Nathan Zephyr Fire 100 Runners’ Flashlight

torch4Feature-leaders-products

A versatile flashlight/torch for night-time runners.

Anyone who goes running after dark, or even in the twilight, knows how vital it is to be visible. It doesn’t take many near misses to prompt even the thriftiest pavement pounder to invest in a reflective jacket or fluorescent hat. But while such accessories might be enough for urban running with the street lights shining, once you venture off-road on to paths, parks, fields and hills, or away from built-up areas and on to country roads, you need much more.

Zephyr-SideThe Zephyr Fire 100 Runners’ Flashlight, which is essentially a torch tailored for runners, has some instantly appealing features. Most importantly, it’s bright.  Its 113 lumens are visible from a good distance, and the beam picks out bumps and obstacles well before they become a hazard. It has two levels of brightness, as well as a flashing mode, and a flashing red light at the back end. You can switch between the three front light modes by pressing the on-off button with your forefinger, while the flashing red light continues to do its thing whenever the torch is switched on.

By pressing a separate button, next to the on-off one, you can sound an emergency alarm. This is a piercing high-pitched beep which would probably be effective in making an attacker think again, and could also conceivably attract help if you were lying injured after a fall.

The rubberised handle has ridges to fit your fingers and there is an adjustable, stretchy nylon/polyester strap, with Velcro fastening, which fits over your hand and make the Zephyr Fire 100 almost impossible to drop, even if you relax your grip. The casing is designed to be weather-resistant.

The beam, which Nathan says extends for more than 67 metres, is angled to shine downwards at an angle of 24 degrees when the torch is held horizontally. This makes sense, since the main thing you need to see is the ground ahead of you. However, it does bring me to the one disadvantage of this product – a disadvantage it has in common with any hand-held light source. When you run, clearly your hands move about a lot, and so the light beam coming from the hand moves about as well. We all have different running styles, but in my case, holding the light in my left hand, with every step the beam sweeps distractingly across the ground from a low, left position to a high, rightish one. It does not make for a relaxing run, and compares unfavourably with the head torch that I normally use, also produced by Nathan.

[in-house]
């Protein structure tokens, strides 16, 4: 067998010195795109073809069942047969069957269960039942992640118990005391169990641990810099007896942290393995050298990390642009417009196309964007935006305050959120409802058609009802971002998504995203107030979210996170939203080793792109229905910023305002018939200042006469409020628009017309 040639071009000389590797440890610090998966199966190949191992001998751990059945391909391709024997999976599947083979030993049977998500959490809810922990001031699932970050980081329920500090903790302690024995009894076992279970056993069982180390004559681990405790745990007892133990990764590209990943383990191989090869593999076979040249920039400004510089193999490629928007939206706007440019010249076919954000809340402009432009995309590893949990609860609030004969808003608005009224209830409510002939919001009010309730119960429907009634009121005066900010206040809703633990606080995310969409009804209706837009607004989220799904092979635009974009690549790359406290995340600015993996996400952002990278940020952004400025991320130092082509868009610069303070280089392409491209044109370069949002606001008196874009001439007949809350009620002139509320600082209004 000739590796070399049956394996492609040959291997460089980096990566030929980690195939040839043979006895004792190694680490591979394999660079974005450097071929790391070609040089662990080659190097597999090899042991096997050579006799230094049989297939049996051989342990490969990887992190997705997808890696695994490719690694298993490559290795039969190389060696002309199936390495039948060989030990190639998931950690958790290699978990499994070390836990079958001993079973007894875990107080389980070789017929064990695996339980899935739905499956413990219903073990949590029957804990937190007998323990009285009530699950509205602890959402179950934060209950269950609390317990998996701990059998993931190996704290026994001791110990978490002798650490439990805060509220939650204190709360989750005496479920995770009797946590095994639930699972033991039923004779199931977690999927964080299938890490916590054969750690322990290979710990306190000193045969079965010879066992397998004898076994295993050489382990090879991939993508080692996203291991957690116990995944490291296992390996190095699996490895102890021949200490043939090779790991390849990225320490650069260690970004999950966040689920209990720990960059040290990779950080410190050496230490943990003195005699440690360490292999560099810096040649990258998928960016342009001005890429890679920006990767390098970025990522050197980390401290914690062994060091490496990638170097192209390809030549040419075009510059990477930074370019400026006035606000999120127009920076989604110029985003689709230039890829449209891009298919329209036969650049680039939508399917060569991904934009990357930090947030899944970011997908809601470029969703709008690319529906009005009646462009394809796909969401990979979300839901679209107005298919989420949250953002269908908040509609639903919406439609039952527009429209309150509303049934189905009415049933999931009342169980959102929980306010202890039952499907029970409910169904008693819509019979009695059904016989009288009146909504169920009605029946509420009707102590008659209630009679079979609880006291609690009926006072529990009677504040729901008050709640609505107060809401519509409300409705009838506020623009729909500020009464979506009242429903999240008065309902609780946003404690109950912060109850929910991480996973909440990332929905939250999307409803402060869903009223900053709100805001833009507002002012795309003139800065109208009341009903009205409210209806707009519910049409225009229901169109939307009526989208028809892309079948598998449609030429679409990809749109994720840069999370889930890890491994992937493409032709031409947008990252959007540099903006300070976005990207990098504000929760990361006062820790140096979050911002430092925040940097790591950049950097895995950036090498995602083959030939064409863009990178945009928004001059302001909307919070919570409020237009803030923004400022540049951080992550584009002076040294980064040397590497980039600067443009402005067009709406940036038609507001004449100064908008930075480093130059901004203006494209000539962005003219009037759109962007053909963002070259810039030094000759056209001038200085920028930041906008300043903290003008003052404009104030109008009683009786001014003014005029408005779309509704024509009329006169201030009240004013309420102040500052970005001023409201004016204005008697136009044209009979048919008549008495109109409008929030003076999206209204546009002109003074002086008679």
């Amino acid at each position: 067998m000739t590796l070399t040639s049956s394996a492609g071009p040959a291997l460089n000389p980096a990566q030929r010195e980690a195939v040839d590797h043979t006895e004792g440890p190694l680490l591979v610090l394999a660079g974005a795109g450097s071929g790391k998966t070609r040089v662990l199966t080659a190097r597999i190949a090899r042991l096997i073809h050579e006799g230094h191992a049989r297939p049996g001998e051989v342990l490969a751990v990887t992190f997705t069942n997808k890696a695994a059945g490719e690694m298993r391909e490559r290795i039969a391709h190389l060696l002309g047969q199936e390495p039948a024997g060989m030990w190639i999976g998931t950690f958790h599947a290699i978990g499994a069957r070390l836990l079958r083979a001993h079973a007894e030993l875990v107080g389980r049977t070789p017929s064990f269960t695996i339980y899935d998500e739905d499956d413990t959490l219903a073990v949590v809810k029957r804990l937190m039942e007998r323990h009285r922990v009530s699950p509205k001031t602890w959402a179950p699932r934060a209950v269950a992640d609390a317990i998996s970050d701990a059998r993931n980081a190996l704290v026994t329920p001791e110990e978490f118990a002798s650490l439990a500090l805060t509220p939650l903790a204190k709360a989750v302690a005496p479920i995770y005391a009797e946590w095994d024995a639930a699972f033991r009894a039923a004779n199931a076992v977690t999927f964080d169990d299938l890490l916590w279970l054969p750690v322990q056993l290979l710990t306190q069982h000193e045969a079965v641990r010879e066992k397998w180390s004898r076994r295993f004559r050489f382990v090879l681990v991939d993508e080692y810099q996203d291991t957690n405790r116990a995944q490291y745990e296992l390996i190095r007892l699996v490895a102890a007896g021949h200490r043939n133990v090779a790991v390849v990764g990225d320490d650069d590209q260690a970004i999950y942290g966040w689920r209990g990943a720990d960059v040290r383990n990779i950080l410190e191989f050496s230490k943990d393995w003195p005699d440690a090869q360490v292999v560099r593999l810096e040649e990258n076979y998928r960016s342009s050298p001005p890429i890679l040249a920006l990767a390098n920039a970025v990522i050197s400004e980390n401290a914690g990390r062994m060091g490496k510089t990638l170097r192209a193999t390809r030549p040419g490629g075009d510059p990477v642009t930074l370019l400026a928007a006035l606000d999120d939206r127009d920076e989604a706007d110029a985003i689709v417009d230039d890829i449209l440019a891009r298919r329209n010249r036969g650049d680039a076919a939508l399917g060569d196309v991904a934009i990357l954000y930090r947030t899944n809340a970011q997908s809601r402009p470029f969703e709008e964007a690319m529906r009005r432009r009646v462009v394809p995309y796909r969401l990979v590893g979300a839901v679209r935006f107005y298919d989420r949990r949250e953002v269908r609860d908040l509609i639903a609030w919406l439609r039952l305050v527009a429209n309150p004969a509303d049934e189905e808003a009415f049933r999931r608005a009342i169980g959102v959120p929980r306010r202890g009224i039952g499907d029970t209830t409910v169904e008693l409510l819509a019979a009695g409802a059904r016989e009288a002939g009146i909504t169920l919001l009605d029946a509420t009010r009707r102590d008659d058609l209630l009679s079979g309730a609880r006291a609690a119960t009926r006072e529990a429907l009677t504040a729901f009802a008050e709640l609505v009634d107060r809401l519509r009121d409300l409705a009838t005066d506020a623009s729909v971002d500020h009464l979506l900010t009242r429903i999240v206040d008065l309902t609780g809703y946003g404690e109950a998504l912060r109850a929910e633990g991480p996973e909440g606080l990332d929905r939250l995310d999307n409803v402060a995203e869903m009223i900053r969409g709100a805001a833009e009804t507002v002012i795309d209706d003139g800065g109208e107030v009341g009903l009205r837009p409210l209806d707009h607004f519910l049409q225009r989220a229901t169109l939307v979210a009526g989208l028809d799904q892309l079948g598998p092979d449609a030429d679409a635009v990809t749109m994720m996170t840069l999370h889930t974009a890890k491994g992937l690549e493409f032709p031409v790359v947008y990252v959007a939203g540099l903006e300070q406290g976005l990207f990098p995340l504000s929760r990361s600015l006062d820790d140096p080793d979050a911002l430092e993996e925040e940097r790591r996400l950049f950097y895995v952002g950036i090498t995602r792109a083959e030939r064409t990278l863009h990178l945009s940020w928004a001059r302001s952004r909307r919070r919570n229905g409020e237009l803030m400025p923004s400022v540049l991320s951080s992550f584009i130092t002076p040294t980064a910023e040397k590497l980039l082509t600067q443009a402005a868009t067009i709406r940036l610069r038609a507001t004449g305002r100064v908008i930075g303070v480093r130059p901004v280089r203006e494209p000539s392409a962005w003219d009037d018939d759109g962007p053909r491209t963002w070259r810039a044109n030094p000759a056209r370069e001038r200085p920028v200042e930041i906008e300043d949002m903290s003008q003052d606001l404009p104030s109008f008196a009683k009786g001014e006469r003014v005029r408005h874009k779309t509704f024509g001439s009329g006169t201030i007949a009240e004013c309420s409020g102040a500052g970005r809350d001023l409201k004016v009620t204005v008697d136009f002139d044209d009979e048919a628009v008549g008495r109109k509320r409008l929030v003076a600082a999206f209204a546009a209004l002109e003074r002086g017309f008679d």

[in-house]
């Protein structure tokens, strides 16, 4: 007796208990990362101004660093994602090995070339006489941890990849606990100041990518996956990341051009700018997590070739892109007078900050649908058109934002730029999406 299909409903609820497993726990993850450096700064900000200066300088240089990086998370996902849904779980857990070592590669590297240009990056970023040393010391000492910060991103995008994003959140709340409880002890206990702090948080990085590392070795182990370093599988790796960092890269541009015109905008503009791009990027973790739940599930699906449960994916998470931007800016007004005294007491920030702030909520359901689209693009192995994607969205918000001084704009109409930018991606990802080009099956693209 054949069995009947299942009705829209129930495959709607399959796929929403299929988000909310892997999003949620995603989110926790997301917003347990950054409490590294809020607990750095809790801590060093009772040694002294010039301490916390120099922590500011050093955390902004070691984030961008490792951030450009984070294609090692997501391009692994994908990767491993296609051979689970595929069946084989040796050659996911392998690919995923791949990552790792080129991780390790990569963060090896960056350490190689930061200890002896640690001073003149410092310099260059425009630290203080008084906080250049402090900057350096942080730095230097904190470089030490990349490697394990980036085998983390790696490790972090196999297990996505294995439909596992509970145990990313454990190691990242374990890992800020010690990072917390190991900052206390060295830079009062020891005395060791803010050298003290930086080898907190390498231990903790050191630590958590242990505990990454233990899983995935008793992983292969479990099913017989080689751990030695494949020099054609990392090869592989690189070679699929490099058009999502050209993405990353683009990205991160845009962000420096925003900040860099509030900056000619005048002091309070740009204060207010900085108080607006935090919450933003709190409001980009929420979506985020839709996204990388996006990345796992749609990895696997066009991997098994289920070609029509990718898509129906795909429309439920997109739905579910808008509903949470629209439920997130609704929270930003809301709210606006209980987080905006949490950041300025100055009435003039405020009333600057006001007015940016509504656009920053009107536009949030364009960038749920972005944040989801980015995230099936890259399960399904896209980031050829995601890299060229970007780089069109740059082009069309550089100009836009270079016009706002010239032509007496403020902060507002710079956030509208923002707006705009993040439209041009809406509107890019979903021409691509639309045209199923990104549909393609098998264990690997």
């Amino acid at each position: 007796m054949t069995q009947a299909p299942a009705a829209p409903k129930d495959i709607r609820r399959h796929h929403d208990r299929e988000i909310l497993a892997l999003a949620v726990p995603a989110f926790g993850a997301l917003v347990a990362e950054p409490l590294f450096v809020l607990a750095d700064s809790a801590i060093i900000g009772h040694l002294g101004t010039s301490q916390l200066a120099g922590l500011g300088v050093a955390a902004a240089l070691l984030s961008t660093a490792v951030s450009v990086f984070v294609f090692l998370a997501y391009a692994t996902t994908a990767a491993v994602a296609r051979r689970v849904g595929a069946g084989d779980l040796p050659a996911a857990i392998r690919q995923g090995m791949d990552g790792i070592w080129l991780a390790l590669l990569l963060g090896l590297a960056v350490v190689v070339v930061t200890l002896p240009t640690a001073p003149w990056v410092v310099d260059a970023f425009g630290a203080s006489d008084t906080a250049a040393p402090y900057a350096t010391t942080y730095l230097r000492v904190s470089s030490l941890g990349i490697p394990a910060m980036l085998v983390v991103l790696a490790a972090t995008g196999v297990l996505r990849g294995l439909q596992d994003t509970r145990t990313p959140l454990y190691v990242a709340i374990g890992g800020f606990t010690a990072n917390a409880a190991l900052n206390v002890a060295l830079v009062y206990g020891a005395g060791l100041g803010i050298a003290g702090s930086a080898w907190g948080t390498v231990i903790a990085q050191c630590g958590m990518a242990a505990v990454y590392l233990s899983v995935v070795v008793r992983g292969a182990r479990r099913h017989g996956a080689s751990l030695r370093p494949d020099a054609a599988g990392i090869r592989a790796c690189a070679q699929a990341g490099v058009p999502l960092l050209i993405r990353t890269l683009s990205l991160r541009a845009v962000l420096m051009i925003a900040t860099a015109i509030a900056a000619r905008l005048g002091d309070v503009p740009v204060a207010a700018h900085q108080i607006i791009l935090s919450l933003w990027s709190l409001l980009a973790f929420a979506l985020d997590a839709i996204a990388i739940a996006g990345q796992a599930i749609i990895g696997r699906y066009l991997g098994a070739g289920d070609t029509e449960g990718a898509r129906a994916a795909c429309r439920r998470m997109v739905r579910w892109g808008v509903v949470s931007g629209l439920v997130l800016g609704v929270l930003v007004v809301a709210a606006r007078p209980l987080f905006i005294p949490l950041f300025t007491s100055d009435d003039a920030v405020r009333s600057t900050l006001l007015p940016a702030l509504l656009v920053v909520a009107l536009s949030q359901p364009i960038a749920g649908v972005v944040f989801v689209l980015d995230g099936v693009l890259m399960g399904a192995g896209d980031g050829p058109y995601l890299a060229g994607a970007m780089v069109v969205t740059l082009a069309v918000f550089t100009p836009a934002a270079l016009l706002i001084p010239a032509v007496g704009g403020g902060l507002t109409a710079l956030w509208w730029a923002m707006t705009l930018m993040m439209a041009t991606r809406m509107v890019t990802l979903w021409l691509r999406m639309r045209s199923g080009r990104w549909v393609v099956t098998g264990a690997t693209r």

Zephyr-Fire-2Very usefully, the flashlight can be recharged via your computer, using a short USB connection supplied. It takes six hours to charge when fully depleted, and when fully charged will work for more than five hours on the bright setting, more than seven hours on the dimmer setting and more than 15 hours on the flashing, or strobe, setting.

The advantage of a hand-held light source is that you can easily switch between modes. The plus points of a head-mounted source are that it casts a fairly steady beam in front of you and leaves your hands free to open gates, fiddle with your iPod and gesticulate animatedly to your running partner as you go. Take your pick – but do use something. It could keep you alive this winter.
RRP £44.99

www.runnersneed.com

 



More from Scotland Outdoors


Tags: , , , , ,

Cart

Current issue

Scotland Outdoors issue 39

Subscription plans

Upcoming Events

Jan 01

The Stoats Loony Dook

1 January, 2019 @ 10:00 am - 3:00 pm
Jan 01

New Year’s Day Dook

1 January, 2019 @ 10:30 am - 11:00 am
Jan 01

The Stoats Loony Dook

1 January, 2020 @ 10:00 am - 3:00 pm
Jan 01

New Year’s Day Dook

1 January, 2020 @ 10:30 am - 11:00 am

Get our e-news